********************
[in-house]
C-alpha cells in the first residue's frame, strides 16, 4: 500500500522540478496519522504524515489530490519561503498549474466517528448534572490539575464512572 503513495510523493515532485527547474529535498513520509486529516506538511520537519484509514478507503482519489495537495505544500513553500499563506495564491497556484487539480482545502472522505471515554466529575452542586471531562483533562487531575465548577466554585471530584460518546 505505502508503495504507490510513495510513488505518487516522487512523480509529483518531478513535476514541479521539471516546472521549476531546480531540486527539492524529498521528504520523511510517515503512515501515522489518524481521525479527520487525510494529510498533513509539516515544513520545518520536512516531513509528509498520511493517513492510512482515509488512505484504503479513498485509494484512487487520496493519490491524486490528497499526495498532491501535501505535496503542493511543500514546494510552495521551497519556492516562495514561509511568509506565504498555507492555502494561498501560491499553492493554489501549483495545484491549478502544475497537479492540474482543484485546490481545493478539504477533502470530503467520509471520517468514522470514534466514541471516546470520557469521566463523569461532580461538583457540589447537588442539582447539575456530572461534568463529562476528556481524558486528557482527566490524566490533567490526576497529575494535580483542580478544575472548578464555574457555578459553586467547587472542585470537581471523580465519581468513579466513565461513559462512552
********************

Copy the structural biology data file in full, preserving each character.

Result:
[in-house]
C-alpha cells in the first residue's frame, strides 16, 4: 500500500522540478496519522504524515489530490519561503498549474466517528448534572490539575464512572 503513495510523493515532485527547474529535498513520509486529516506538511520537519484509514478507503482519489495537495505544500513553500499563506495564491497556484487539480482545502472522505471515554466529575452542586471531562483533562487531575465548577466554585471530584460518546 505505502508503495504507490510513495510513488505518487516522487512523480509529483518531478513535476514541479521539471516546472521549476531546480531540486527539492524529498521528504520523511510517515503512515501515522489518524481521525479527520487525510494529510498533513509539516515544513520545518520536512516531513509528509498520511493517513492510512482515509488512505484504503479513498485509494484512487487520496493519490491524486490528497499526495498532491501535501505535496503542493511543500514546494510552495521551497519556492516562495514561509511568509506565504498555507492555502494561498501560491499553492493554489501549483495545484491549478502544475497537479492540474482543484485546490481545493478539504477533502470530503467520509471520517468514522470514534466514541471516546470520557469521566463523569461532580461538583457540589447537588442539582447539575456530572461534568463529562476528556481524558486528557482527566490524566490533567490526576497529575494535580483542580478544575472548578464555574457555578459553586467547587472542585470537581471523580465519581468513579466513565461513559462512552